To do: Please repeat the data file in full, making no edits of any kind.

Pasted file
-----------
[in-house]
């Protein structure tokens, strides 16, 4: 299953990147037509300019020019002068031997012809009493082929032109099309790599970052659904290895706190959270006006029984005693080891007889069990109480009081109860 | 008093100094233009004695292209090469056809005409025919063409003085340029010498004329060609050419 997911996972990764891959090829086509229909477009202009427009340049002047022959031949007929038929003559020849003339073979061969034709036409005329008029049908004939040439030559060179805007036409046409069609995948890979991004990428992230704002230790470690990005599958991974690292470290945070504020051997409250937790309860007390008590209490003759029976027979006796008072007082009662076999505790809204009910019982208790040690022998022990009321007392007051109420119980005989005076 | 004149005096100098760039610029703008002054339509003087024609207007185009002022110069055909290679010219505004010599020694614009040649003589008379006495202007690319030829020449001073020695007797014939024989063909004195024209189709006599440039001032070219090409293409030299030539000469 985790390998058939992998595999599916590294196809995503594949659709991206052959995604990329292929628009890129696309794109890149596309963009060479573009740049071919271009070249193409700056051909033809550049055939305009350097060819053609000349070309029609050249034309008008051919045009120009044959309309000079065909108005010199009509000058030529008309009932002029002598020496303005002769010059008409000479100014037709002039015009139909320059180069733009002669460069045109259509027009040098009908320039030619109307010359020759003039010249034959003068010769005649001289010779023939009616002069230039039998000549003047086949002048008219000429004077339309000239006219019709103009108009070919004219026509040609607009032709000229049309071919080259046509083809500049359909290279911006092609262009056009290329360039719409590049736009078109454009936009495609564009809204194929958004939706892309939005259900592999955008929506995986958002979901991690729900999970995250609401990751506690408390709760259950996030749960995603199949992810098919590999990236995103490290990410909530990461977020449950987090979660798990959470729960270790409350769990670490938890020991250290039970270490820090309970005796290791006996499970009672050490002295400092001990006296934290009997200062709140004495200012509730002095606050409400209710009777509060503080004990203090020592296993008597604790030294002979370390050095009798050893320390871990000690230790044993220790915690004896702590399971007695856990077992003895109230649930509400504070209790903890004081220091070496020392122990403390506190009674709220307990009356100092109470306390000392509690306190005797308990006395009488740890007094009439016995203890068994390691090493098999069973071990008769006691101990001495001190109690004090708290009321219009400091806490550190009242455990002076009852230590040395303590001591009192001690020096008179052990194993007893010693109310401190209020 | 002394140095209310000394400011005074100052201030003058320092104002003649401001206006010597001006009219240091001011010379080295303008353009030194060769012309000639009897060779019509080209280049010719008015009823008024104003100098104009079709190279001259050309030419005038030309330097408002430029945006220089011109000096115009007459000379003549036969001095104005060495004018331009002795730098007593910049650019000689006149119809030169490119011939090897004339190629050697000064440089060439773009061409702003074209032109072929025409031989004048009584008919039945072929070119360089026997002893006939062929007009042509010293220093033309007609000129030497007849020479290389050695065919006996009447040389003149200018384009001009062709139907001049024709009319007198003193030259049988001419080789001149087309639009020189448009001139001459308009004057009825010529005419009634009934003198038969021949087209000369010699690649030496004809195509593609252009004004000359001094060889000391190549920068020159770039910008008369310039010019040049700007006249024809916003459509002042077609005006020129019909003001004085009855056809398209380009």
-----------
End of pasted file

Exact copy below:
[in-house]
């Protein structure tokens, strides 16, 4: 299953990147037509300019020019002068031997012809009493082929032109099309790599970052659904290895706190959270006006029984005693080891007889069990109480009081109860 | 008093100094233009004695292209090469056809005409025919063409003085340029010498004329060609050419 997911996972990764891959090829086509229909477009202009427009340049002047022959031949007929038929003559020849003339073979061969034709036409005329008029049908004939040439030559060179805007036409046409069609995948890979991004990428992230704002230790470690990005599958991974690292470290945070504020051997409250937790309860007390008590209490003759029976027979006796008072007082009662076999505790809204009910019982208790040690022998022990009321007392007051109420119980005989005076 | 004149005096100098760039610029703008002054339509003087024609207007185009002022110069055909290679010219505004010599020694614009040649003589008379006495202007690319030829020449001073020695007797014939024989063909004195024209189709006599440039001032070219090409293409030299030539000469 985790390998058939992998595999599916590294196809995503594949659709991206052959995604990329292929628009890129696309794109890149596309963009060479573009740049071919271009070249193409700056051909033809550049055939305009350097060819053609000349070309029609050249034309008008051919045009120009044959309309000079065909108005010199009509000058030529008309009932002029002598020496303005002769010059008409000479100014037709002039015009139909320059180069733009002669460069045109259509027009040098009908320039030619109307010359020759003039010249034959003068010769005649001289010779023939009616002069230039039998000549003047086949002048008219000429004077339309000239006219019709103009108009070919004219026509040609607009032709000229049309071919080259046509083809500049359909290279911006092609262009056009290329360039719409590049736009078109454009936009495609564009809204194929958004939706892309939005259900592999955008929506995986958002979901991690729900999970995250609401990751506690408390709760259950996030749960995603199949992810098919590999990236995103490290990410909530990461977020449950987090979660798990959470729960270790409350769990670490938890020991250290039970270490820090309970005796290791006996499970009672050490002295400092001990006296934290009997200062709140004495200012509730002095606050409400209710009777509060503080004990203090020592296993008597604790030294002979370390050095009798050893320390871990000690230790044993220790915690004896702590399971007695856990077992003895109230649930509400504070209790903890004081220091070496020392122990403390506190009674709220307990009356100092109470306390000392509690306190005797308990006395009488740890007094009439016995203890068994390691090493098999069973071990008769006691101990001495001190109690004090708290009321219009400091806490550190009242455990002076009852230590040395303590001591009192001690020096008179052990194993007893010693109310401190209020 | 002394140095209310000394400011005074100052201030003058320092104002003649401001206006010597001006009219240091001011010379080295303008353009030194060769012309000639009897060779019509080209280049010719008015009823008024104003100098104009079709190279001259050309030419005038030309330097408002430029945006220089011109000096115009007459000379003549036969001095104005060495004018331009002795730098007593910049650019000689006149119809030169490119011939090897004339190629050697000064440089060439773009061409702003074209032109072929025409031989004048009584008919039945072929070119360089026997002893006939062929007009042509010293220093033309007609000129030497007849020479290389050695065919006996009447040389003149200018384009001009062709139907001049024709009319007198003193030259049988001419080789001149087309639009020189448009001139001459308009004057009825010529005419009634009934003198038969021949087209000369010699690649030496004809195509593609252009004004000359001094060889000391190549920068020159770039910008008369310039010019040049700007006249024809916003459509002042077609005006020129019909003001004085009855056809398209380009």